The gun control controversy is only the latest of many issues to be debated almost solely in terms of fixed preconceptions, with little or no examination of hard facts.
Media discussions of gun control are dominated by two factors: the National Rifle Association and the Second Amendment. But the over-riding factual question is whether gun control laws actually reduce gun crimes in general or murder rates in particular.
If, as gun control advocates claim, gun control laws really do control guns and save lives, there is nothing to prevent repealing the Second Amendment, any more than there was anything to prevent repealing the Eighteenth Amendment that created Prohibition.
But, if the hard facts show that gun control laws do not actually control guns, but instead lead to more armed robberies and higher murder rates after law-abiding citizens are disarmed, then gun control laws would be a bad idea, even if there were no Second Amendment and no National Rifle Association.
The central issue boils down to the question: What are the facts? Yet there are many zealots who seem utterly unconcerned about facts or about their own lack of knowledge of facts.
There are people who have never fired a shot in their life who do not hesitate to declare how many bullets should be the limit to put into a firearm’s clip or magazine. Some say 10 bullets but New York state’s recent gun control law specifies seven.
Virtually all gun control advocates say that 30 bullets in a magazine is far too many for self-defense or hunting — even if they have never gone hunting and never had to defend themselves with a gun. This uninformed and self-righteous dogmatism is what makes the gun control debate so futile and so polarizing.
Anyone who faces three home invaders, jeopardizing himself or his family, might find 30 bullets barely adequate. After all, not every bullet hits, even at close range, and not every hit incapacitates. You can get killed by a wounded man.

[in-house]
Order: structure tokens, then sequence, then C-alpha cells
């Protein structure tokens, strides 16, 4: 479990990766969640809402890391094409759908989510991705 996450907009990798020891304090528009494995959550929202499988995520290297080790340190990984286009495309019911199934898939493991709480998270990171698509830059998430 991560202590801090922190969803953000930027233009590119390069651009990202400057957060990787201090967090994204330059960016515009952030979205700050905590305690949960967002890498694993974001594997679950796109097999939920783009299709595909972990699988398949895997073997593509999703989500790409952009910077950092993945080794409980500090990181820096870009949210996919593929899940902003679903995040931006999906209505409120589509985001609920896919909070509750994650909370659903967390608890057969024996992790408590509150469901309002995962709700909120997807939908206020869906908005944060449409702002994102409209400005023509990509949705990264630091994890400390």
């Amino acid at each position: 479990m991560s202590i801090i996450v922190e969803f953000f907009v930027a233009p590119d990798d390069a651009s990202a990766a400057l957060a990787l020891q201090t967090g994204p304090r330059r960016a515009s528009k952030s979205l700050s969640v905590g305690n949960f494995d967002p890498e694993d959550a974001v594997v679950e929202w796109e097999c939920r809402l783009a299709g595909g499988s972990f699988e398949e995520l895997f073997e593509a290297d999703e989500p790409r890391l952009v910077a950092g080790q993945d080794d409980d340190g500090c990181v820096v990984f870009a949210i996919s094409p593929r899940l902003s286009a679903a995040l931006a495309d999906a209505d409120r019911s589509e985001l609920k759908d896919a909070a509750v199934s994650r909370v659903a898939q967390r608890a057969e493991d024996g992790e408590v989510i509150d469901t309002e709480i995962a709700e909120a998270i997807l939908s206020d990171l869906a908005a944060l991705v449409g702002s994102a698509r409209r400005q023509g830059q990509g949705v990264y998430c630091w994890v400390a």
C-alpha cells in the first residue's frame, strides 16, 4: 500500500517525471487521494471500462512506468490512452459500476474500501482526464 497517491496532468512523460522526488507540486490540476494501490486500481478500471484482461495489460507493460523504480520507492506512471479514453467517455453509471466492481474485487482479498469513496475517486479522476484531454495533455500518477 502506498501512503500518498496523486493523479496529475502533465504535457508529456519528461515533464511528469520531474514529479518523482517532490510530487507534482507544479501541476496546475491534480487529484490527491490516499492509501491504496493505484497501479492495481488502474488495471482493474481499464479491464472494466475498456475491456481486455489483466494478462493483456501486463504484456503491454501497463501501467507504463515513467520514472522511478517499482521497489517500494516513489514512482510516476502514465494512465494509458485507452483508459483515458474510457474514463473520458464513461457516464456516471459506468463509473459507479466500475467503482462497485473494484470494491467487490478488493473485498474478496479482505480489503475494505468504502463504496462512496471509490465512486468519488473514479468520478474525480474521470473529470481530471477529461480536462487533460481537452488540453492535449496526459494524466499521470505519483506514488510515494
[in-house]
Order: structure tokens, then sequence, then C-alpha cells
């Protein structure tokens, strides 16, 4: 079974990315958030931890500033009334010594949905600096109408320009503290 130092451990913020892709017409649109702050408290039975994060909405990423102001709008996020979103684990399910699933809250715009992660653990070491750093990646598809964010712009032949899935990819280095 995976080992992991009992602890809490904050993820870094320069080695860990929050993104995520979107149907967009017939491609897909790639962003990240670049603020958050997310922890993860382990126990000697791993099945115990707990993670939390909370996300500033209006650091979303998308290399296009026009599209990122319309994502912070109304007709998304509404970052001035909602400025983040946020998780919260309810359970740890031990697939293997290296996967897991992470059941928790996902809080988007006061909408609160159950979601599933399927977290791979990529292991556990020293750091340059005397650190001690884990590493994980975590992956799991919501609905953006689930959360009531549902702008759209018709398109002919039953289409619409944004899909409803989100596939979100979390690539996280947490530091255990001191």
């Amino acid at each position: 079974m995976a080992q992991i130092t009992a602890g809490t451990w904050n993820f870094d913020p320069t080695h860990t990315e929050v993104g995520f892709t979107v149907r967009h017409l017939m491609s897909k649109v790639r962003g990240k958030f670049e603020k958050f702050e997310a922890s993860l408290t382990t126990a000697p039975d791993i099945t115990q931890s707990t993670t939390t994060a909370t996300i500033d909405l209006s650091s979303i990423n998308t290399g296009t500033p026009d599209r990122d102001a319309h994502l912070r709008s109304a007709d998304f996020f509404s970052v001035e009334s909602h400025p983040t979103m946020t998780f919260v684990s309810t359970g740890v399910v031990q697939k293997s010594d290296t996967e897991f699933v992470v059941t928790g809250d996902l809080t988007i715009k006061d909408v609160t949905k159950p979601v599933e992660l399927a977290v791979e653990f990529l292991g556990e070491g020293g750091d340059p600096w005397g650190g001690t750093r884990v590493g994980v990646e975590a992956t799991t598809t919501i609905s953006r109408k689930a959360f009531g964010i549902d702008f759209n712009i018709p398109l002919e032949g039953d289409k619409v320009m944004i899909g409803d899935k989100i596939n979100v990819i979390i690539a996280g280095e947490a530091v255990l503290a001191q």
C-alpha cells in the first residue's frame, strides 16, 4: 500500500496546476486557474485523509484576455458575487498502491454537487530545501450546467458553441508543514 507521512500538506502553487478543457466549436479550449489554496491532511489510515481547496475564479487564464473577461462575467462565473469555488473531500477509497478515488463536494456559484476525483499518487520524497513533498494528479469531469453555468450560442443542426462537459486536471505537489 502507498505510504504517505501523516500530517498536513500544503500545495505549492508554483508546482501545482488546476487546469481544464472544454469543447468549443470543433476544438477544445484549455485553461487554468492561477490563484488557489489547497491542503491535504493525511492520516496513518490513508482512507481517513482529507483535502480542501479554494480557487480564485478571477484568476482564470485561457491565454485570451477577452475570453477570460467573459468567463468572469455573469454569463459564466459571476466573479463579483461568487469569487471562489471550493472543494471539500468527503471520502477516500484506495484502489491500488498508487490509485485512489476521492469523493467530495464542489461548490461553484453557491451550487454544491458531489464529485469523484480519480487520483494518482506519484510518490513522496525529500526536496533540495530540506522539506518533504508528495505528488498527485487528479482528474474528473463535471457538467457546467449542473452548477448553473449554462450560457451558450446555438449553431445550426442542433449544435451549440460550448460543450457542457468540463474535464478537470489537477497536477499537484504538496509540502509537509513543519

These plain life-and-death realities have been ignored for years by people who go ballistic when they hear about how many shots were fired by the police in some encounter with a criminal. As someone who once taught pistol shooting in the Marine Corps, I am not the least bit surprised by the number of shots fired. I have seen people miss a stationary target at close range, even in the safety and calm of a pistol range.
We cannot expect everybody to know that. But we can expect them to know that they don’t know — and to stop spouting off about life-and-death issues when they don’t have the facts.
The central question as to whether gun control laws save lives or cost lives has generated many factual studies over the years. But these studies have been like the proverbial tree that falls in an empty forest, and has been heard by no one — certainly not by zealots who have made up their minds and don’t want to be confused by the facts.
Most factual studies show no reduction in gun crimes, including murder, under gun control laws. A significant number of studies show higher rates of murder and other gun crimes under gun control laws.
How can this be? It seems obvious to some gun control zealots that, if no one had guns, there would be fewer armed robberies and fewer people shot to death.
But nothing is easier than to disarm peaceful, law-abiding people. And nothing is harder than to disarm people who are neither — especially in a country with hundreds of millions of guns already out there, that are not going to rust away for centuries.
When it was legal to buy a shotgun in London in the middle of the 20th century, there were very few armed robberies there. But, after British gun control zealots managed over the years to disarm virtually the entire law-abiding population, armed robberies became literally a hundred times more common. And murder rates rose.
One can cherry-pick the factual studies, or cite some studies that have subsequently been discredited, but the great bulk of the studies show that gun control laws do not in fact control guns. On net balance, they do not save lives but cost lives.
Gun control laws allow some people to vent their emotions, politicians to grandstand and self-righteous people to “make a statement” — but all at the cost of other people’s lives.
Thomas Sowell is a senior fellow at the Hoover Institution, Stanford University at Stanford. His website is www.tsowell.com.